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Plodded the German farmer, with flowers and fruits for the

market, Met he that meek, pale face, returning home from its watchings.

Then it came to pass that a pestilence fell on the city, Presaged by wondrous signs, and mostly by flocks of wild

pigeons, 5 Darkening the sun in their flight, with naught in their craws

but an acorn. And, as the tides of the sea arise in the month of September, Flooding some silver stream, till it spreads to a lake in the

meadow, So death flooded life, and, o'erflowing its natural margin,

Spread to a brackish lake the silver stream of existence. 10 Wealth had no power to bribe, nor beauty to charm, the

oppressor; But all perished alike beneath the scourge of his anger ;Only, alas! the poor, who had neither friends nor attendants, Crept away to die in the almshouse, home of the homeless. Then in the suburbs it stood, in the midst of meadows and wood

lands; 15 Now the city surrounds it; but still, with its gateway and

wicket Meek, in the midst of splendor, its humble walls seem to echo Softly the words of the Lord :-“The poor ye always have with

you." Thither, by night and by day, came the Sister of Mercy. The

dying Looked up into her face, and thought, indeed, to behold there 20 Gleams of celestial light encircle her forehead with splendor,

Such as the artist paints o'er the brows of saints and apostles, Or such as hangs by night o'er a city seen at a distance. Unto their eyes it seemed the lamps of the city celestial, Into whose shining gates erelong their spirits would enter.

25

Thus, on a Sabbath morn, through the streets, deserted and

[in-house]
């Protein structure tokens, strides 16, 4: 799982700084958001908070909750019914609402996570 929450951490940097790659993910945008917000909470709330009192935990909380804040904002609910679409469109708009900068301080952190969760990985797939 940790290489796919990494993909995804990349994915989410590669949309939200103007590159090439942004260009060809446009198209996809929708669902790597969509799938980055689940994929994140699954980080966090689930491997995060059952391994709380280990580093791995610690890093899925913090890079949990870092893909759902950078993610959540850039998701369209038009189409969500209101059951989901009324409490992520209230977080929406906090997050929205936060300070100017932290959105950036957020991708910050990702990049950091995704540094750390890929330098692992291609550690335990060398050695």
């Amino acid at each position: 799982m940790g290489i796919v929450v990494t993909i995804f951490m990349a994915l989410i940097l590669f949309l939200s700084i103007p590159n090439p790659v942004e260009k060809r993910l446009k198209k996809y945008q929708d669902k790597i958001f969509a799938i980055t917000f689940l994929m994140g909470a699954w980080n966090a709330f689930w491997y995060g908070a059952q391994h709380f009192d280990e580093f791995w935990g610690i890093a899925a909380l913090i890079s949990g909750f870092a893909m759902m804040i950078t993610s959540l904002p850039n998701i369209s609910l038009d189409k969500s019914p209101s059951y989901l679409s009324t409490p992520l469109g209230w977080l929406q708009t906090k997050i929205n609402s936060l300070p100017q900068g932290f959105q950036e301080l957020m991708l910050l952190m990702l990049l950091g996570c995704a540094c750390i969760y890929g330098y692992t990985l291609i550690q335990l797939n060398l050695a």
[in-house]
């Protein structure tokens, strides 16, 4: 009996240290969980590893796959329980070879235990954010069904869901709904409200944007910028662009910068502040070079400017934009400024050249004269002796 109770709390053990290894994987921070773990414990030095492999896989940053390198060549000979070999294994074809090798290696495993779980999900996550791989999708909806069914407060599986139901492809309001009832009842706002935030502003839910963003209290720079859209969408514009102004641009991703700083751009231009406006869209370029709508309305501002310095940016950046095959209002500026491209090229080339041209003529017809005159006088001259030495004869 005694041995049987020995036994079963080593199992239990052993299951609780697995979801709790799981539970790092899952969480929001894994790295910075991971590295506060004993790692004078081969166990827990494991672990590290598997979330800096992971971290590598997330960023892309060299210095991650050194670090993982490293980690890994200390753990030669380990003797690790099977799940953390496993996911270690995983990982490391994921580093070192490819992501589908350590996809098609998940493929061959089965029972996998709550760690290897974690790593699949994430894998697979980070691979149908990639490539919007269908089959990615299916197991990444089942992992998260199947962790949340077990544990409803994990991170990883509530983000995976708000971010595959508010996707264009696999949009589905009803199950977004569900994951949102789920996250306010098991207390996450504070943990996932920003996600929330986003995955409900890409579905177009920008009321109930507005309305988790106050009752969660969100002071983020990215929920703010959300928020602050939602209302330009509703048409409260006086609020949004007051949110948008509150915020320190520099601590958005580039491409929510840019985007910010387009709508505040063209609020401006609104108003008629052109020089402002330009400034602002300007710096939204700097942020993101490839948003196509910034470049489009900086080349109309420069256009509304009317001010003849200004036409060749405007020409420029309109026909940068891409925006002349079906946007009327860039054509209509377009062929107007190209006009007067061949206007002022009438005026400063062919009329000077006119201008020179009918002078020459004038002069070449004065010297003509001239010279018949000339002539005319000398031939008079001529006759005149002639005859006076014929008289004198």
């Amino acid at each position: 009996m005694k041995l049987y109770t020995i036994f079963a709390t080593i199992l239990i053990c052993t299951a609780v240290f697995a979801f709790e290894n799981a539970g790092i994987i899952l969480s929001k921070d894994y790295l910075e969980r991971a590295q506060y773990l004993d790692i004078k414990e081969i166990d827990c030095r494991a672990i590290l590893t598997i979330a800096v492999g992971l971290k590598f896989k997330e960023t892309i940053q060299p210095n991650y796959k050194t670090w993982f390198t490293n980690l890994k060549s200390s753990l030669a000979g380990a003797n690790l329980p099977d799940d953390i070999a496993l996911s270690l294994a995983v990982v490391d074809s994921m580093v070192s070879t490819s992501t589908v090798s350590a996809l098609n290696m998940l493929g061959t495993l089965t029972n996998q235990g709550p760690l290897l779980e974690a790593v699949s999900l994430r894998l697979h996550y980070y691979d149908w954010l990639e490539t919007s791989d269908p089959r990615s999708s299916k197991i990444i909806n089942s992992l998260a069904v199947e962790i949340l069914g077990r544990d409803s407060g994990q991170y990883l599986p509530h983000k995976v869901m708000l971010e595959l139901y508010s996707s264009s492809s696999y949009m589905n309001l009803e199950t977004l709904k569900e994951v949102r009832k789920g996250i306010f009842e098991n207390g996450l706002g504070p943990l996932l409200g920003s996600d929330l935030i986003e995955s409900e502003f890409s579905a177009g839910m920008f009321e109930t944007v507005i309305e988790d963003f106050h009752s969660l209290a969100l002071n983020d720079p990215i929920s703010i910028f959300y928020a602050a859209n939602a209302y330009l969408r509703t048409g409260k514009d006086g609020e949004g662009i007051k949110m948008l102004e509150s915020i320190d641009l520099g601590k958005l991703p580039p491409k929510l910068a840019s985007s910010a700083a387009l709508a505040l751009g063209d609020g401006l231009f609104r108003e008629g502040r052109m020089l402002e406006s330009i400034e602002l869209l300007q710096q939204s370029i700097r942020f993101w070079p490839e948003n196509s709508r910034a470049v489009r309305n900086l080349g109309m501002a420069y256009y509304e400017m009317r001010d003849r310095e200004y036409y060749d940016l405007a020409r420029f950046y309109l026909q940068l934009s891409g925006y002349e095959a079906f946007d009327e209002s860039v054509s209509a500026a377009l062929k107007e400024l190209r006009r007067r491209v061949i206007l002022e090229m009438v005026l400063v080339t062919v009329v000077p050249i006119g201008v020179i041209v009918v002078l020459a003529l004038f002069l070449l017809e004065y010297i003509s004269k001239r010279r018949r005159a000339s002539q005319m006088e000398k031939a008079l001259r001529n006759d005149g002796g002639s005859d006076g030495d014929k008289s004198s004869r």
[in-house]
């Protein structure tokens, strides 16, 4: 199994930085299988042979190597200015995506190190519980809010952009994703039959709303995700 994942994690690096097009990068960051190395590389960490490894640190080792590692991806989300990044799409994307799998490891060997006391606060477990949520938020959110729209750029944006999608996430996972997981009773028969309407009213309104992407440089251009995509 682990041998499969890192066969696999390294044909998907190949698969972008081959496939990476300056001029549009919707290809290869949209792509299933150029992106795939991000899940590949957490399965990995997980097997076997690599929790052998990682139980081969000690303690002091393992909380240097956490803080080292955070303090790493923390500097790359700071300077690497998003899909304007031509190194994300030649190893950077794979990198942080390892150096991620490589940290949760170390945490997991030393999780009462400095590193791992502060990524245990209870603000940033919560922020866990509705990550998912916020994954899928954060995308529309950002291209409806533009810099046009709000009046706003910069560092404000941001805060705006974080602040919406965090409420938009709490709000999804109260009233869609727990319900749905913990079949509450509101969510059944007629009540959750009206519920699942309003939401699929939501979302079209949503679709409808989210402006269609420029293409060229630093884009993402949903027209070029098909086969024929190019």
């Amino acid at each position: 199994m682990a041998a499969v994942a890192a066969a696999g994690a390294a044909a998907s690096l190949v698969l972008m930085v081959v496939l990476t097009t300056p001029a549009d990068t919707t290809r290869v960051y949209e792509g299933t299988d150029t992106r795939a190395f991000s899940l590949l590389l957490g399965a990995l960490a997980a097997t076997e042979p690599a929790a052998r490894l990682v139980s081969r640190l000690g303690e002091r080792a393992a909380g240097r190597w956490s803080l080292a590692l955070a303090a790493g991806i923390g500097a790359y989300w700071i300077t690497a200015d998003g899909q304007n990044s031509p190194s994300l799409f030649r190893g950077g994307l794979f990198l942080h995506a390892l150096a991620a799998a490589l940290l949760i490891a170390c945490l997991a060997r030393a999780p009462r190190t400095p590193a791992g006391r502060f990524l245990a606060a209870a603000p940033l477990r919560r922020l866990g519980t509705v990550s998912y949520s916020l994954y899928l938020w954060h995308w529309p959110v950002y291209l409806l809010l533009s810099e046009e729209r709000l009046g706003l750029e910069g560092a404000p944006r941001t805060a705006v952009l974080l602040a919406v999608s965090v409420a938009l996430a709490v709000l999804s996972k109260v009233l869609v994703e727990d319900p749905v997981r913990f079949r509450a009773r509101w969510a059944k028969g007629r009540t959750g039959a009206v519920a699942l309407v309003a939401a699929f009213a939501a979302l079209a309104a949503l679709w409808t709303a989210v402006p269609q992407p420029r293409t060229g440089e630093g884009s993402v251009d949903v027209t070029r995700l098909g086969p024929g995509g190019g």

silent, Wending her quiet way, she entered the door of the almshouse.

Sweet on the summer air was the odor of flowers in the garden, And she paused on her way to gather the fairest among them, That the dying once more might rejoice in their fragrance and

beauty. Then, as she mounted the stairs to the corridors, cooled by the

east-wind, 5 Distant and soft on her ear fell the chimes from the belfry of

Christ Church, While, intermingled with these, across the meadows were wafted Sounds of psalms, that were sung by the Swedes in their church

at Wicaco. Soft as descending wings fell the calm of the hour on her spirit;

Something within her said, “At length thy trials are ended;" 10 And, with light in her looks, she entered the chambers of sick

ness.

Noiselessly moved about the assiduous, careful attendants, Moistening the feverish lip, and the aching brow, and in silence Closing the sightless eyes of the dead, and concealing their faces, Where on their pallets they lay, like drifts of snow by the road

side. 15 Many a languid head, upraised as Evangeline entered, Turned on its pillow of pain to gaze while she passed, for her

presence Fell on their hearts like a ray of the sun on the walls of a

prison. And, as she looked around, she saw how Death, the consoler,

Laying his hand upon many a heart, had healed it forever. 20 Many familiar forms had disappeared in the night time;

Vacant their places were, or filled already by strangers.

Suddenly, as if arrested by fear or a feeling of wonder, Still she stood, with her colorless lips apart, while a shudder Ran through her frame, and, forgotten, the flowerets dropped

from her fingers, 25 And from her eyes and cheeks the light and bloom of the

morning. Then there escaped from her lips a cry of such terrible anguish, That the dying heard it, and started up from their pillows.

On the pallet before her was stretched the form of an old man. Long, and thin, and gray were the locks that shaded his temples; But, as he lay in the morning light, his face for a moment

Seemed to assume once more the forms of its earlier manhood; 5 So are wont to be changed the faces of those who are dying.

Hot and red on his lips still burned the flush of the fever,
As if life, like the Hebrew, with blood had besprinkled its por-

tals, That the Angel of Death might see the sign, and pass over.

Motionless, senseless, dying, he lay, and his spirit exhausted 10 Seemed to be sinking down through infinite depths in the dark

ness, Darkness of slumber and death, forever sinking and sinking. Then through those realms of shade, in multiplied reverbera

tions, Heard he that cry of pain, and through the hush that succeeded

Whispered a gentle voice, in accents tender and saintlike, 15 “Gabriel ! O my beloved !" and died away into silence. Then he beheld, in a dream, once more the home of his child

hood : Green Acadian meadows, with sylvan rivers among them, Village, and mountain, and woodlands; and, walking under